He is wearing a three-piece suit that would look stylish today, although he is steely-eyed in a way peculiar to early 20th century revolutionaries. He appears to be gazing into the future — a future in which Turkey would be modern, prosperous, secular and democratic.

If truth in advertising applied to governments, that statue would now be removed.

In a referendum on Sunday, Turkish voters were asked to give President Recep Tayyip Erdogan sweeping new powers. To no one’s great surprise, it was announced that they did, albeit by a narrow margin of 51.2% approving to 48.8% opposing, according to the state-run news agency. People in rural areas mostly voted yes, people in the cities — including Istanbul where Erdogan was once mayor — mostly voted no. But a win is a win and Erdogan has won.

I made my first visit to Turkey 13 years ago. With the 2001 attacks on the United States still a vivid memory, Turkey struck me as a hopeful place. The people were friendly. The food was good. Istanbul was vibrant and cosmopolitan. This was not a Muslim country but rather a Muslim-majority country, a distinction made repeatedly and with pride. Turks, I was told, understood the importance of separating mosque and state.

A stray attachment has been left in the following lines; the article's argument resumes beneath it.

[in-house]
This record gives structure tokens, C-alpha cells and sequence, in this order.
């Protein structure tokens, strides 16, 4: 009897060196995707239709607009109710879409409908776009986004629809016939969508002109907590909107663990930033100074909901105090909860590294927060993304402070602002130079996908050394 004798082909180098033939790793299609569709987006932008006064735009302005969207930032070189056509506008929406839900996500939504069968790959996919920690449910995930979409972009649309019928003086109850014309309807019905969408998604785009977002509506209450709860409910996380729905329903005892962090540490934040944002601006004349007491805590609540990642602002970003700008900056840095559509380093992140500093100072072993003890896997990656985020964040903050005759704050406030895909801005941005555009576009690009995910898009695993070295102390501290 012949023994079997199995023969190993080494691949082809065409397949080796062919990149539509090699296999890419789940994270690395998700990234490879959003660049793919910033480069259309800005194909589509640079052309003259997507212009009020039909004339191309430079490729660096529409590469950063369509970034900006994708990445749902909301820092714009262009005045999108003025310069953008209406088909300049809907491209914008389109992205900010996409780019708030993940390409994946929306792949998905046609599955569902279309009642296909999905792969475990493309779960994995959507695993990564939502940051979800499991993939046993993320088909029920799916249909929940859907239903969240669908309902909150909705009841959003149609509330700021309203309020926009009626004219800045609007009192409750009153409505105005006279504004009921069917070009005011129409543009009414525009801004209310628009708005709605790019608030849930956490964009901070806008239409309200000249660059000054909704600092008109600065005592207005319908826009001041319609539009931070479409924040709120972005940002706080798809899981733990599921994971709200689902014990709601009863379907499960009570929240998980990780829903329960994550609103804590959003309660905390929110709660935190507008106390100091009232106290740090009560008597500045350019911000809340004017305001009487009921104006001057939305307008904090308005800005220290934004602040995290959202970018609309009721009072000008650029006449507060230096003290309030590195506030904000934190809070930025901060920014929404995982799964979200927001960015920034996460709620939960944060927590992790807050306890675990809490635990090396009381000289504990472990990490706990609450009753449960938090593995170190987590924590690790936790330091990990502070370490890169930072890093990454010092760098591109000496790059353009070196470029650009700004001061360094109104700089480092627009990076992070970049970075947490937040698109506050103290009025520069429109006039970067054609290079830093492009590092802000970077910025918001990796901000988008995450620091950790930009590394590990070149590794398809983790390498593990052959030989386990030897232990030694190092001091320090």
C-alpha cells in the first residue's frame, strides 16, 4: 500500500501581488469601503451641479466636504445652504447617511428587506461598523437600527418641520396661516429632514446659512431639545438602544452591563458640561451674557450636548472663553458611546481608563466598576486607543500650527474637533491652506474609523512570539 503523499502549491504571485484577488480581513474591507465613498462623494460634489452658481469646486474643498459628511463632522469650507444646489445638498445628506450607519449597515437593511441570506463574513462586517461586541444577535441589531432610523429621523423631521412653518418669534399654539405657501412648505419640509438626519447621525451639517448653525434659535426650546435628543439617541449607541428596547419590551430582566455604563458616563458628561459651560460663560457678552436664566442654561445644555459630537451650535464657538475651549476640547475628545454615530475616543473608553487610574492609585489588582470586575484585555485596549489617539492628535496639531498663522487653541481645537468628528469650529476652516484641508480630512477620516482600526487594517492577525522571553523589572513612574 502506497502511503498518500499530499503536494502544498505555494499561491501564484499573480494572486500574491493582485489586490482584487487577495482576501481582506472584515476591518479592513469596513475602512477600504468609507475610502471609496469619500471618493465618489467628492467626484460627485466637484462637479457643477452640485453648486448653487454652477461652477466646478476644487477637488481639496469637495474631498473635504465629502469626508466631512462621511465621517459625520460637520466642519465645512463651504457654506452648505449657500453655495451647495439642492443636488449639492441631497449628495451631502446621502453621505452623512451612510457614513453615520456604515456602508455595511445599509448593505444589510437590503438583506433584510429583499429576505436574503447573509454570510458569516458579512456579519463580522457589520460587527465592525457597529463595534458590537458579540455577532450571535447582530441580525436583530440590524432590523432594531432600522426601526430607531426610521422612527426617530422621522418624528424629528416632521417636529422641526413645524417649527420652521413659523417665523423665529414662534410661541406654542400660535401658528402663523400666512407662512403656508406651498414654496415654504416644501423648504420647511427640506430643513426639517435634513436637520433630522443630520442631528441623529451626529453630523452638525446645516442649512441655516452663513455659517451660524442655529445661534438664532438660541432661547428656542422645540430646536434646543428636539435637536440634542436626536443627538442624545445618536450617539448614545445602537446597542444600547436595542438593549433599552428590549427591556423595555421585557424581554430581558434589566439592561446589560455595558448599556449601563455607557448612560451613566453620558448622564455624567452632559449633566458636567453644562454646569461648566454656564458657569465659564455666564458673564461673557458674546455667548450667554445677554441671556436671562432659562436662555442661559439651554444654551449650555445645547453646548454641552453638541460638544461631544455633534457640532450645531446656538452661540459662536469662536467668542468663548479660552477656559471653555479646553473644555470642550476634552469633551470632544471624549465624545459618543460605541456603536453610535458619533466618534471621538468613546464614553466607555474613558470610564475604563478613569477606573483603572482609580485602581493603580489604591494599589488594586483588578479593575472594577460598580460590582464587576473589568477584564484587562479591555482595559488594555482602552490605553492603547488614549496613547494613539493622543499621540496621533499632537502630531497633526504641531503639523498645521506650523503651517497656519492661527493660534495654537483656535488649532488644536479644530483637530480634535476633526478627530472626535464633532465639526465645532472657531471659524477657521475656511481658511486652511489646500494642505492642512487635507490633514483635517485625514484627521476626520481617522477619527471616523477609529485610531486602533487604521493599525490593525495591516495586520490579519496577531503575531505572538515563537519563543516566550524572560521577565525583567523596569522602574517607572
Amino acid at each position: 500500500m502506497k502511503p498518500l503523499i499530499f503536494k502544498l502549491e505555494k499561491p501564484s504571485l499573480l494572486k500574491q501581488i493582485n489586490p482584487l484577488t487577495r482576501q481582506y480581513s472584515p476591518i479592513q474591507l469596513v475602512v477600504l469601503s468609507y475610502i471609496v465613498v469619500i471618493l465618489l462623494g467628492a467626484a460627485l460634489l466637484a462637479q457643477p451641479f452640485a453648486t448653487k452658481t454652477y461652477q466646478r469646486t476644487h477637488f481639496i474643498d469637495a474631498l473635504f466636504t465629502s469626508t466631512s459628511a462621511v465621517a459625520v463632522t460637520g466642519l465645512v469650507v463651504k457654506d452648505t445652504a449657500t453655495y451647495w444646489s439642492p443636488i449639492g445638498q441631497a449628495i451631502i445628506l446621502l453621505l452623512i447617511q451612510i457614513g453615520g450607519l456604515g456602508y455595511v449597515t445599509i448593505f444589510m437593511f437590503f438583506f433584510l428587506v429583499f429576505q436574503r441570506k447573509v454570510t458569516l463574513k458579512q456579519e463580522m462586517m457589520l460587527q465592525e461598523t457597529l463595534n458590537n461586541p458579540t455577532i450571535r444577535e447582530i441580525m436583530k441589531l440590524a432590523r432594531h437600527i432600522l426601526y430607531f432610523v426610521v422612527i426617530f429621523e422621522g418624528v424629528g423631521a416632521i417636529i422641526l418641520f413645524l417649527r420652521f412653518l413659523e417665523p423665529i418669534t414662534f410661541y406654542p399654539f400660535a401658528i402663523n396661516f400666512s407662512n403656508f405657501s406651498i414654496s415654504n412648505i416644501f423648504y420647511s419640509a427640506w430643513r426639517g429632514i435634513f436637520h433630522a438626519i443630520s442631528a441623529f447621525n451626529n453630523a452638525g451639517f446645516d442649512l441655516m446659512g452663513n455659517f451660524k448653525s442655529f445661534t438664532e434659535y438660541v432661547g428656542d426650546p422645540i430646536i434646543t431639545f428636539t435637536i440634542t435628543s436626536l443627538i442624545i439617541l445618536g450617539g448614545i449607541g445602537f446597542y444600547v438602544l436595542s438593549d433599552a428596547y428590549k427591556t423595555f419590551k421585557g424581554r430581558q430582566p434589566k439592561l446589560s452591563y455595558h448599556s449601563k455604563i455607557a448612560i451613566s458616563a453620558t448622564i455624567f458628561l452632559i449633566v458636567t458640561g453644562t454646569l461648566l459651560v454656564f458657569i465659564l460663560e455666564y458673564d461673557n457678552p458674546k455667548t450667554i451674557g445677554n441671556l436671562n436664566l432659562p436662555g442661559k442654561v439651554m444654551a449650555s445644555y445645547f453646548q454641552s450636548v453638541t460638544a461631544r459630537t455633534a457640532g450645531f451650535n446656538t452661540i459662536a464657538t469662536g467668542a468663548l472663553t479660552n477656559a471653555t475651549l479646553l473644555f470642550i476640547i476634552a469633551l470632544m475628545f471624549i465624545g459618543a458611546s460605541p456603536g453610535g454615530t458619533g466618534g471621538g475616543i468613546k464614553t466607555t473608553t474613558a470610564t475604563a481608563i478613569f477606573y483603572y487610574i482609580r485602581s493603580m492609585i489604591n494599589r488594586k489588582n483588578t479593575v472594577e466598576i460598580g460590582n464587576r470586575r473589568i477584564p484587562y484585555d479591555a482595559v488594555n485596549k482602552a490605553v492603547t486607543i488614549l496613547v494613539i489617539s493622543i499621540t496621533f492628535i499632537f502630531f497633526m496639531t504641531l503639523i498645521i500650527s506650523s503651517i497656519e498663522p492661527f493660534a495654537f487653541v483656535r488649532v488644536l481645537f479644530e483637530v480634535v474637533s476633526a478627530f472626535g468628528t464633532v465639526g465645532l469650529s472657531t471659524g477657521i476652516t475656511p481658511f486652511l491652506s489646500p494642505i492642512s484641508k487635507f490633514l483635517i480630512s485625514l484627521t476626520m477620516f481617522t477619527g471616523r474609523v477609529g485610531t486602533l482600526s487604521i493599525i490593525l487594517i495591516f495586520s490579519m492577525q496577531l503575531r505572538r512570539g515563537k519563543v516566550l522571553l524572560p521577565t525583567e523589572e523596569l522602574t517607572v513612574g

A NATO member, Turkey appeared to be the one sturdy bridge between the Middle East and Europe. It maintained cordial relations with Israel, too. While no Jeffersonian democracy, Turks had been going to the polls on a fairly regular basis for decades. Surely democratic habits were being acquired and democratic institutions were being built. A persuasive argument could be made that this was the direction history was taking throughout the Middle East and perhaps the world.